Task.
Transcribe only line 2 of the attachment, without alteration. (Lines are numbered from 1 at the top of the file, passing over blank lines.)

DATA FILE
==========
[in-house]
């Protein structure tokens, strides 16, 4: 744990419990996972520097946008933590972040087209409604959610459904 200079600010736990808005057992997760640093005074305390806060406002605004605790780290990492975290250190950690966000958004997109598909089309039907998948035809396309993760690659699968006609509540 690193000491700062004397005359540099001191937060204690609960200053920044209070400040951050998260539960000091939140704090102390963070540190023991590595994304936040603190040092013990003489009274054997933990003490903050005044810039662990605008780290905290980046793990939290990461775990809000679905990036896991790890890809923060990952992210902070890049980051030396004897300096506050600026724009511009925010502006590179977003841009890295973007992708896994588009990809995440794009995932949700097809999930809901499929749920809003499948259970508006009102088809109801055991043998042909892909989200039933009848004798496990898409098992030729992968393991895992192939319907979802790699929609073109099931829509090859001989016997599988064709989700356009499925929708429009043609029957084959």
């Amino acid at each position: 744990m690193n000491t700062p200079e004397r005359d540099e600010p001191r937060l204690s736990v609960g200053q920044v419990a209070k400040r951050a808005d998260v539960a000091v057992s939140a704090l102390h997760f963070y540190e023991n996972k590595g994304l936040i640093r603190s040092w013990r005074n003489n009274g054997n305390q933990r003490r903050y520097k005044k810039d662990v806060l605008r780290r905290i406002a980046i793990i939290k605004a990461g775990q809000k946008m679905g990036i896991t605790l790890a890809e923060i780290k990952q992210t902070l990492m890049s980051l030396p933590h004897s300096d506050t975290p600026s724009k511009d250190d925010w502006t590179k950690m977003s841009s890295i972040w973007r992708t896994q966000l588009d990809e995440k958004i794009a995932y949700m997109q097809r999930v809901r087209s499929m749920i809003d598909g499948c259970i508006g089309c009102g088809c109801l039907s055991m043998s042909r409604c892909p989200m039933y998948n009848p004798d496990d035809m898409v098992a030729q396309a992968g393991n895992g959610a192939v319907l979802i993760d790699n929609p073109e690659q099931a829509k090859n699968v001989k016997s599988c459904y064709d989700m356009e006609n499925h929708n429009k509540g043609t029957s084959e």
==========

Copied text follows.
């Protein structure tokens, strides 16, 4: 744990419990996972520097946008933590972040087209409604959610459904 200079600010736990808005057992997760640093005074305390806060406002605004605790780290990492975290250190950690966000958004997109598909089309039907998948035809396309993760690659699968006609509540 690193000491700062004397005359540099001191937060204690609960200053920044209070400040951050998260539960000091939140704090102390963070540190023991590595994304936040603190040092013990003489009274054997933990003490903050005044810039662990605008780290905290980046793990939290990461775990809000679905990036896991790890890809923060990952992210902070890049980051030396004897300096506050600026724009511009925010502006590179977003841009890295973007992708896994588009990809995440794009995932949700097809999930809901499929749920809003499948259970508006009102088809109801055991043998042909892909989200039933009848004798496990898409098992030729992968393991895992192939319907979802790699929609073109099931829509090859001989016997599988064709989700356009499925929708429009043609029957084959």